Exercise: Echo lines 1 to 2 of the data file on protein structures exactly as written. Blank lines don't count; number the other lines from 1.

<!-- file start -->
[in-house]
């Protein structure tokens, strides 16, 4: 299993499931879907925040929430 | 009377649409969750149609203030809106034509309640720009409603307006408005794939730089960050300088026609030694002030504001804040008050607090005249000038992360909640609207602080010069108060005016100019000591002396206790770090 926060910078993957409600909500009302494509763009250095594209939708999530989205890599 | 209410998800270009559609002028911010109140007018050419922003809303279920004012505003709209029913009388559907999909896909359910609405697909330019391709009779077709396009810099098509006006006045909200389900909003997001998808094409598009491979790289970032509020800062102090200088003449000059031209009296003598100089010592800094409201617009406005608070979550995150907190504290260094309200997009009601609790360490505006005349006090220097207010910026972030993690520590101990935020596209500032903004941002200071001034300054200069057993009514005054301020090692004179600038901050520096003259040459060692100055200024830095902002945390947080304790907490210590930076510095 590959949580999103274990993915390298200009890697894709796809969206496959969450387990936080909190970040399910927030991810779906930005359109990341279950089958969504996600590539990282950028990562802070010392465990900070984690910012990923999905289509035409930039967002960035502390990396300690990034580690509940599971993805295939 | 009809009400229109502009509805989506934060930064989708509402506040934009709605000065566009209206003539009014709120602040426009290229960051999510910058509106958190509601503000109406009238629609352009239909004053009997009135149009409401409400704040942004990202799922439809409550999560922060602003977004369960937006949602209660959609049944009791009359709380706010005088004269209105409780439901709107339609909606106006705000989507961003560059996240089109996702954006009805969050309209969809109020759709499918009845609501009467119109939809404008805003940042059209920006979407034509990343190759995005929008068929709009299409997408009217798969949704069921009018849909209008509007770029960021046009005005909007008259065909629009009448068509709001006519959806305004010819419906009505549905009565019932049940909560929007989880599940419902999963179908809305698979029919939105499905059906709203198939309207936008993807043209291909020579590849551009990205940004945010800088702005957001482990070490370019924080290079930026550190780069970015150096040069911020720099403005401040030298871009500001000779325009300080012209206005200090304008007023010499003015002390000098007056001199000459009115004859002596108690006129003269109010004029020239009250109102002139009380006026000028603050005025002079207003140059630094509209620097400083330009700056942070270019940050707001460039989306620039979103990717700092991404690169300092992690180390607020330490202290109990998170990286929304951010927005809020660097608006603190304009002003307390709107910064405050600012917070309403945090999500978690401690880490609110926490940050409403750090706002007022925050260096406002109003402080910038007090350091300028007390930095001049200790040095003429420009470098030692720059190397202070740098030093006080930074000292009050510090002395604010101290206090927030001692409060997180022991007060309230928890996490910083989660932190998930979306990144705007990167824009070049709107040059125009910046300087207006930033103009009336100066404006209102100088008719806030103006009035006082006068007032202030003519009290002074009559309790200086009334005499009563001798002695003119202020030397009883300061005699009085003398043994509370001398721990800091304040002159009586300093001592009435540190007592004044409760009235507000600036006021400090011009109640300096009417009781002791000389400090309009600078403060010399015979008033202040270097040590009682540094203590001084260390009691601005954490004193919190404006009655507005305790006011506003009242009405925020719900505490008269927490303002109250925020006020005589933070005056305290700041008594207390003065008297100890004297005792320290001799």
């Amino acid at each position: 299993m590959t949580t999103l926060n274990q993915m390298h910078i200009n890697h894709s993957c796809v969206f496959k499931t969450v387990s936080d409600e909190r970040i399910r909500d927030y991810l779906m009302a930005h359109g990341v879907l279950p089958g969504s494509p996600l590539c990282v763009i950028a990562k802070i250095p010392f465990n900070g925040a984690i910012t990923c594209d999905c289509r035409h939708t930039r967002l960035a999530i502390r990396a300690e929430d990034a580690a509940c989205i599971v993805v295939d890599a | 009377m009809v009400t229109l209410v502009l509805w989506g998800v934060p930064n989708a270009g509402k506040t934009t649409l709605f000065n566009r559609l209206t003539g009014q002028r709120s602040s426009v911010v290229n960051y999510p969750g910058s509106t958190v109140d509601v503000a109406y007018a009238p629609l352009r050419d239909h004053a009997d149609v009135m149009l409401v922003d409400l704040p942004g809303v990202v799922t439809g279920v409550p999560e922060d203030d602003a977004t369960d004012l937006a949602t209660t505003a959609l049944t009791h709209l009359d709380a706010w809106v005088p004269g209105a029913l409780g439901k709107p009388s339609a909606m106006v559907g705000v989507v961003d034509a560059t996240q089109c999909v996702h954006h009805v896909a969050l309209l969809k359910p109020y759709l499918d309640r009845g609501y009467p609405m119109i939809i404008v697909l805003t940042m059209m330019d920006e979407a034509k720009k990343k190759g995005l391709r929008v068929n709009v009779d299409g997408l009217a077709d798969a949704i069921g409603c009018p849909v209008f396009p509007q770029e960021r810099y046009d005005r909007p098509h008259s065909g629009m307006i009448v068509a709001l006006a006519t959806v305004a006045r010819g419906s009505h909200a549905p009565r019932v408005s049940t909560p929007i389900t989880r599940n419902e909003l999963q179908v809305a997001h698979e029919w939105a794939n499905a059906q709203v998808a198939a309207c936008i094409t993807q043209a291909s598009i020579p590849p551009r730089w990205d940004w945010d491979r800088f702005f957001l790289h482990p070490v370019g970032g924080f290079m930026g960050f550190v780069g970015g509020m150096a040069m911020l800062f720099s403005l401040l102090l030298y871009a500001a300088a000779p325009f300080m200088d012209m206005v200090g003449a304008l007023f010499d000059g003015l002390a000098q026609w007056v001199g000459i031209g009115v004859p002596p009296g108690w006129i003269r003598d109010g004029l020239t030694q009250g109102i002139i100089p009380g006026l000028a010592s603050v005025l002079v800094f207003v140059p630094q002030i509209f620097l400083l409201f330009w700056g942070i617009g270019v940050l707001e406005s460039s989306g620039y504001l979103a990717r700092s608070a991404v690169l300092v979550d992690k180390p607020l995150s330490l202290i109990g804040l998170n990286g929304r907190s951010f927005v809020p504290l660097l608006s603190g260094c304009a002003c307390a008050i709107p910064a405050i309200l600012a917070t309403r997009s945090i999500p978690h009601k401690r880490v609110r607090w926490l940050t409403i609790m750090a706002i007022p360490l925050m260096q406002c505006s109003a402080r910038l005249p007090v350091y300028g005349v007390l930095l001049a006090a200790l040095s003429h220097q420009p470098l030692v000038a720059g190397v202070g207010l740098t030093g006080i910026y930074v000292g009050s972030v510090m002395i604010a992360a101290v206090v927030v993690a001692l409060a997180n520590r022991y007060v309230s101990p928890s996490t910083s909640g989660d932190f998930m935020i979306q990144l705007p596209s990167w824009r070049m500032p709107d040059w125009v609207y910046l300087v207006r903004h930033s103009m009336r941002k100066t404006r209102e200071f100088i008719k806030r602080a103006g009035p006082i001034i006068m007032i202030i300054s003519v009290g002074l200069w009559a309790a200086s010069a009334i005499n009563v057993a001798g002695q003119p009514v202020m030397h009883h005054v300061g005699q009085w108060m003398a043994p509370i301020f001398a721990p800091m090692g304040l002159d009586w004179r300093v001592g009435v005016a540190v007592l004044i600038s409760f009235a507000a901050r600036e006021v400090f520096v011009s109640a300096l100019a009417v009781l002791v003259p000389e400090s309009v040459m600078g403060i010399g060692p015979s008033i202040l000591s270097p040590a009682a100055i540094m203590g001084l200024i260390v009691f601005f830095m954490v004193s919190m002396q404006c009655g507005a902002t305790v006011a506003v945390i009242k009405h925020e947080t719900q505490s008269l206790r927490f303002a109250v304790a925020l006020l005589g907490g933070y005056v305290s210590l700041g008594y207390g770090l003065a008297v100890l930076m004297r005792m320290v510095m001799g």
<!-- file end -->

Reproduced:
[in-house]
């Protein structure tokens, strides 16, 4: 299993499931879907925040929430 | 009377649409969750149609203030809106034509309640720009409603307006408005794939730089960050300088026609030694002030504001804040008050607090005249000038992360909640609207602080010069108060005016100019000591002396206790770090 926060910078993957409600909500009302494509763009250095594209939708999530989205890599 | 209410998800270009559609002028911010109140007018050419922003809303279920004012505003709209029913009388559907999909896909359910609405697909330019391709009779077709396009810099098509006006006045909200389900909003997001998808094409598009491979790289970032509020800062102090200088003449000059031209009296003598100089010592800094409201617009406005608070979550995150907190504290260094309200997009009601609790360490505006005349006090220097207010910026972030993690520590101990935020596209500032903004941002200071001034300054200069057993009514005054301020090692004179600038901050520096003259040459060692100055200024830095902002945390947080304790907490210590930076510095 590959949580999103274990993915390298200009890697894709796809969206496959969450387990936080909190970040399910927030991810779906930005359109990341279950089958969504996600590539990282950028990562802070010392465990900070984690910012990923999905289509035409930039967002960035502390990396300690990034580690509940599971993805295939 | 009809009400229109502009509805989506934060930064989708509402506040934009709605000065566009209206003539009014709120602040426009290229960051999510910058509106958190509601503000109406009238629609352009239909004053009997009135149009409401409400704040942004990202799922439809409550999560922060602003977004369960937006949602209660959609049944009791009359709380706010005088004269209105409780439901709107339609909606106006705000989507961003560059996240089109996702954006009805969050309209969809109020759709499918009845609501009467119109939809404008805003940042059209920006979407034509990343190759995005929008068929709009299409997408009217798969949704069921009018849909209008509007770029960021046009005005909007008259065909629009009448068509709001006519959806305004010819419906009505549905009565019932049940909560929007989880599940419902999963179908809305698979029919939105499905059906709203198939309207936008993807043209291909020579590849551009990205940004945010800088702005957001482990070490370019924080290079930026550190780069970015150096040069911020720099403005401040030298871009500001000779325009300080012209206005200090304008007023010499003015002390000098007056001199000459009115004859002596108690006129003269109010004029020239009250109102002139009380006026000028603050005025002079207003140059630094509209620097400083330009700056942070270019940050707001460039989306620039979103990717700092991404690169300092992690180390607020330490202290109990998170990286929304951010927005809020660097608006603190304009002003307390709107910064405050600012917070309403945090999500978690401690880490609110926490940050409403750090706002007022925050260096406002109003402080910038007090350091300028007390930095001049200790040095003429420009470098030692720059190397202070740098030093006080930074000292009050510090002395604010101290206090927030001692409060997180022991007060309230928890996490910083989660932190998930979306990144705007990167824009070049709107040059125009910046300087207006930033103009009336100066404006209102100088008719806030103006009035006082006068007032202030003519009290002074009559309790200086009334005499009563001798002695003119202020030397009883300061005699009085003398043994509370001398721990800091304040002159009586300093001592009435540190007592004044409760009235507000600036006021400090011009109640300096009417009781002791000389400090309009600078403060010399015979008033202040270097040590009682540094203590001084260390009691601005954490004193919190404006009655507005305790006011506003009242009405925020719900505490008269927490303002109250925020006020005589933070005056305290700041008594207390003065008297100890004297005792320290001799």